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Long-Term Agriculture Science Investment Is Seeing Pay-offs in Georgia

Posted by Sonny Ramaswamy, Director, National Institute of Food and Agriculture in Health and Safety Research and Science
Jun 19, 2013

Today, I am in Athens, Georgia, visiting the University of Georgia (UGA) and meeting with university leaders, faculty, and students to learn about the great work being done here to advance agriculture and solve some of our most pressing challenges.

NIFA has a long history of investing in agricultural science, and for much of the research it takes years to see the payoff. I’d like to highlight two projects at the University of Georgia NIFA has funded that are seeing real outcomes today.

Dr. Scott Nesmith, a professor of horticulture at UGA, began receiving funding from USDA in 2001 to develop blueberry cultivars adapted to the South. His work has resulted in new varieties of blueberries that are thriving in Georgia climate and soil. Three of his cultivars, Suzibel, Rebel and Camellia, are popular with growers and individuals. Rebel was bred to be an early crop blueberry whereas Camellia was bred as a late-season blueberry.  The best part is Suzibel has a higher yield, on average 25 percent higher than industry standards.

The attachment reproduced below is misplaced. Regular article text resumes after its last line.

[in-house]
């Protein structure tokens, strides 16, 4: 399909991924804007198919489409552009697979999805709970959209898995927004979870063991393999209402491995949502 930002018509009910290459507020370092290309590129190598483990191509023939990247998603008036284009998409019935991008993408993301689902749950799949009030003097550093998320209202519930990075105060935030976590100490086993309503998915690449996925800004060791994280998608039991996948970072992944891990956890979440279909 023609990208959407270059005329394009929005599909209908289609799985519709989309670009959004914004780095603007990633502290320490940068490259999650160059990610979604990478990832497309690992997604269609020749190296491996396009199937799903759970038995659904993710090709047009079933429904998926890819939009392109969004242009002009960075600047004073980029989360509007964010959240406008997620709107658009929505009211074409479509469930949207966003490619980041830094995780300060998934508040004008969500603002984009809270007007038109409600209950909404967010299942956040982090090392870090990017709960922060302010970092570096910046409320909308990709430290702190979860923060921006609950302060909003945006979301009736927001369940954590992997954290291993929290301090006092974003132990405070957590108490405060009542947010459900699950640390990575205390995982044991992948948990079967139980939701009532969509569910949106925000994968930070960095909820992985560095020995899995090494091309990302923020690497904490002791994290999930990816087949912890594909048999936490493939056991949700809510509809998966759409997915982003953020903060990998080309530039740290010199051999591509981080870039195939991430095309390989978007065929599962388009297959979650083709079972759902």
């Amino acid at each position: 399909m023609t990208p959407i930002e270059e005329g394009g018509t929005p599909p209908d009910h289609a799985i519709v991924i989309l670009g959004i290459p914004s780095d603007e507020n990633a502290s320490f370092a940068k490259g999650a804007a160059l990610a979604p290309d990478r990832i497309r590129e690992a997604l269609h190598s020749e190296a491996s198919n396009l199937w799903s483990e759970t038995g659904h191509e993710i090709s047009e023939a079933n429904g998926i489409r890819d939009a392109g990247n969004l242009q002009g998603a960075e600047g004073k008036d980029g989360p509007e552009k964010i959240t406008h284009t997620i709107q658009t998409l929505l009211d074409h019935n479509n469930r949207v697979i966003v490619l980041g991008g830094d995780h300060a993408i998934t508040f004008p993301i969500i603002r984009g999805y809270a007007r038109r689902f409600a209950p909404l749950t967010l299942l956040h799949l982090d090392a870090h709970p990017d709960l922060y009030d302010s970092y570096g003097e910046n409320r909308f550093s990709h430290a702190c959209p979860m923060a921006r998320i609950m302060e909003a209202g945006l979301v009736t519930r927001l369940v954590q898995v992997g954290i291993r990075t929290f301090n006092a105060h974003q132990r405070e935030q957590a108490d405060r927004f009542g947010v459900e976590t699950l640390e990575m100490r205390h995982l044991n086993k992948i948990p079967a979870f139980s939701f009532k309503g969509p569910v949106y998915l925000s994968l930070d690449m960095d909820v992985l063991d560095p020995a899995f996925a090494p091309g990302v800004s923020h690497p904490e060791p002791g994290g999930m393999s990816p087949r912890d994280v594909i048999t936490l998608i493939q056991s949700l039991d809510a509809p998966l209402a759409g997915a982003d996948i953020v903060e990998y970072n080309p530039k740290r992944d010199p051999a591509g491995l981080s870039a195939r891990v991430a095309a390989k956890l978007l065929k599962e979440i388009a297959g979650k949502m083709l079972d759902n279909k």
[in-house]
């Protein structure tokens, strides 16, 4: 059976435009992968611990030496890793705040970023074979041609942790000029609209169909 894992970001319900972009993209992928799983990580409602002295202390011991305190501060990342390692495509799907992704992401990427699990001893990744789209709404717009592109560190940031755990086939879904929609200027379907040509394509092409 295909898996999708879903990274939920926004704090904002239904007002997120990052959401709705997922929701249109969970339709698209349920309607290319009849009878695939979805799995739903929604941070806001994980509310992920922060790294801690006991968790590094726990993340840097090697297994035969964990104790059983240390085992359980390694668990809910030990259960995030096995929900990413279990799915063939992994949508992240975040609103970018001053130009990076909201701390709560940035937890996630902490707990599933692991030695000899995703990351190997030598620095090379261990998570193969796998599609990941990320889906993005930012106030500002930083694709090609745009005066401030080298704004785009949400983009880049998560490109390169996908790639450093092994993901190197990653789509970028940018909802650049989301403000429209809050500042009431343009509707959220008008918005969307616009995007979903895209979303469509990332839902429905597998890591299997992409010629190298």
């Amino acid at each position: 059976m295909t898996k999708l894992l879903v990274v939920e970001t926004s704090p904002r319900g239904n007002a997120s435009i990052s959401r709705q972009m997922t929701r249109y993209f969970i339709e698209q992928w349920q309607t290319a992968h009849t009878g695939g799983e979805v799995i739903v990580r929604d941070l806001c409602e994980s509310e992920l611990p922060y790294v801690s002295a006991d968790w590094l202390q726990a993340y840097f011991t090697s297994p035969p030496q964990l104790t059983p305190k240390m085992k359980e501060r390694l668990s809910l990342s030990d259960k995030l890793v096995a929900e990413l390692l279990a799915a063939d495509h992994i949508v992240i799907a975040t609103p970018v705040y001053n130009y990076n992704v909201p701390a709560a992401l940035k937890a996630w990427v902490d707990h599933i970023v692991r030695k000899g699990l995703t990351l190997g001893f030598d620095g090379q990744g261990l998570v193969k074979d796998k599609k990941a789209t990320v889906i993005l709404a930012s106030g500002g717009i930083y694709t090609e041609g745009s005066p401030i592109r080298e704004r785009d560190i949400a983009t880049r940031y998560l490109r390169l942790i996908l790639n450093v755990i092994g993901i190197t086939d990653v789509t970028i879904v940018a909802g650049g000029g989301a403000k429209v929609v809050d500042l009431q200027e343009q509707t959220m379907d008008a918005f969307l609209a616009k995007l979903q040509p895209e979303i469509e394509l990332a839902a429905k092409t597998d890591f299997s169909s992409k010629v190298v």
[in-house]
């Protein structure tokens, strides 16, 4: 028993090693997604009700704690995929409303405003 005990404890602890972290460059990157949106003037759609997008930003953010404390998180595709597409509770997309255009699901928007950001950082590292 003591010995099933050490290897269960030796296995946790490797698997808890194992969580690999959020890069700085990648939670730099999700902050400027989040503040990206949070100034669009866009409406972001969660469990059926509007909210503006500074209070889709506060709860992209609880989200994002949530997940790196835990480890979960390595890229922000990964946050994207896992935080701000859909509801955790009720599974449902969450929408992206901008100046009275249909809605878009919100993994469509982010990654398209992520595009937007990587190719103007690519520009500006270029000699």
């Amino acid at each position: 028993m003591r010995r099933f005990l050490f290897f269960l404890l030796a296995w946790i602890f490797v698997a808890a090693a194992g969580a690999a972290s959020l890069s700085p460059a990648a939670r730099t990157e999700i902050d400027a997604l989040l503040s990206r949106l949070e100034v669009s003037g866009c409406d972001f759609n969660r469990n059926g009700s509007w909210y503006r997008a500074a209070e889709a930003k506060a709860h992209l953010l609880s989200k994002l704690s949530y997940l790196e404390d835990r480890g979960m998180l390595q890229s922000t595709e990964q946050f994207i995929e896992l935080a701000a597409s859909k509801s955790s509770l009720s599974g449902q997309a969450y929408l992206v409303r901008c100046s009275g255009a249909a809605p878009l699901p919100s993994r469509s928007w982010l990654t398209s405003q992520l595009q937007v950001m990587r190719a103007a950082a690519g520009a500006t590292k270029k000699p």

Blueberry production in Georgia has increased from 3,500 acres to more than 20,000 acres over the past 10 years with annual farm gate values easily approaching $254 million. The blueberry has become Georgia’s number one fruit crop, surpassing peaches, and Georgia may well become the number one producer of blueberries in the country this year.

The second project at UGA I would like to highlight was originally supported in 2005 to track the entry of bacteria in poultry into the food chain. Research recently published in the journal Applied and Environmental Microbiology found that high levels of Salmonella and Campylobacter bacteria on the farm corresponded to high levels on carcasses at the processing plant. Salmonella and Campylobacter bacteria cause an estimated 1.9 million food-borne illnesses in the United States annually, and poultry is a major source of both.

As UGA professor of food animal and health management Roy Berghaus notes in the study, this has big implications on the methods used to reduce the risk of foodborne illnesses. Most efforts in risk reduction focus on the processing plant, however, the study suggests more efforts to eliminate bacteria on the farm would go a long way in reducing the number of foodborne illnesses we see each year.

As these two projects show, long-term investment in agricultural science goes a long way toward increasing agriculture production and food security and protecting the safety of America’s food supply.